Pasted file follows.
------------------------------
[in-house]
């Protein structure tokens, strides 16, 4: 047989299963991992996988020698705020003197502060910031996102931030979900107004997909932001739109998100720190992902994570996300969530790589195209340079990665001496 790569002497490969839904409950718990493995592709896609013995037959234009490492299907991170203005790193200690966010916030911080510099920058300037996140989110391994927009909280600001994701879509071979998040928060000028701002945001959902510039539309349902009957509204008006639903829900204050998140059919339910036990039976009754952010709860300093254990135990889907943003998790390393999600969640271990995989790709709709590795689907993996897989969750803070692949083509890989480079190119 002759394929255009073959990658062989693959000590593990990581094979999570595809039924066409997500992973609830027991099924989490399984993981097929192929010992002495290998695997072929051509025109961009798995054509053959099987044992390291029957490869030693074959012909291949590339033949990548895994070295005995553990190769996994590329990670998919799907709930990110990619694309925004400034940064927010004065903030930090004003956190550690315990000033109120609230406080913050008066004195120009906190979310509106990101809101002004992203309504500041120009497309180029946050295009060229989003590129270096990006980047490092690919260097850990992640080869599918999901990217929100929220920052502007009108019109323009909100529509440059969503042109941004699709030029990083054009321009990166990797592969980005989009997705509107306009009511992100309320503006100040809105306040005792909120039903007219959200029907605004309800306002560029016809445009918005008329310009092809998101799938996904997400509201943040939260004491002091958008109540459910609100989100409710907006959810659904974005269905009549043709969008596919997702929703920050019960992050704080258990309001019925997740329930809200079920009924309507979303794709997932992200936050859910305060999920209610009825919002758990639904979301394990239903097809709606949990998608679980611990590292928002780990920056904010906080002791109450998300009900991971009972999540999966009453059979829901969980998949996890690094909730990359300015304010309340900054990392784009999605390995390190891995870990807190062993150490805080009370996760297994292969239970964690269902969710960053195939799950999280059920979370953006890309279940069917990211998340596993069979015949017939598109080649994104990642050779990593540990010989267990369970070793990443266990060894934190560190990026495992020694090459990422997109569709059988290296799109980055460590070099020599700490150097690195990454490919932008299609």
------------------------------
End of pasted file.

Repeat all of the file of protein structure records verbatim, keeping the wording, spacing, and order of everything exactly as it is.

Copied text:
[in-house]
């Protein structure tokens, strides 16, 4: 047989299963991992996988020698705020003197502060910031996102931030979900107004997909932001739109998100720190992902994570996300969530790589195209340079990665001496 790569002497490969839904409950718990493995592709896609013995037959234009490492299907991170203005790193200690966010916030911080510099920058300037996140989110391994927009909280600001994701879509071979998040928060000028701002945001959902510039539309349902009957509204008006639903829900204050998140059919339910036990039976009754952010709860300093254990135990889907943003998790390393999600969640271990995989790709709709590795689907993996897989969750803070692949083509890989480079190119 002759394929255009073959990658062989693959000590593990990581094979999570595809039924066409997500992973609830027991099924989490399984993981097929192929010992002495290998695997072929051509025109961009798995054509053959099987044992390291029957490869030693074959012909291949590339033949990548895994070295005995553990190769996994590329990670998919799907709930990110990619694309925004400034940064927010004065903030930090004003956190550690315990000033109120609230406080913050008066004195120009906190979310509106990101809101002004992203309504500041120009497309180029946050295009060229989003590129270096990006980047490092690919260097850990992640080869599918999901990217929100929220920052502007009108019109323009909100529509440059969503042109941004699709030029990083054009321009990166990797592969980005989009997705509107306009009511992100309320503006100040809105306040005792909120039903007219959200029907605004309800306002560029016809445009918005008329310009092809998101799938996904997400509201943040939260004491002091958008109540459910609100989100409710907006959810659904974005269905009549043709969008596919997702929703920050019960992050704080258990309001019925997740329930809200079920009924309507979303794709997932992200936050859910305060999920209610009825919002758990639904979301394990239903097809709606949990998608679980611990590292928002780990920056904010906080002791109450998300009900991971009972999540999966009453059979829901969980998949996890690094909730990359300015304010309340900054990392784009999605390995390190891995870990807190062993150490805080009370996760297994292969239970964690269902969710960053195939799950999280059920979370953006890309279940069917990211998340596993069979015949017939598109080649994104990642050779990593540990010989267990369970070793990443266990060894934190560190990026495992020694090459990422997109569709059988290296799109980055460590070099020599700490150097690195990454490919932008299609």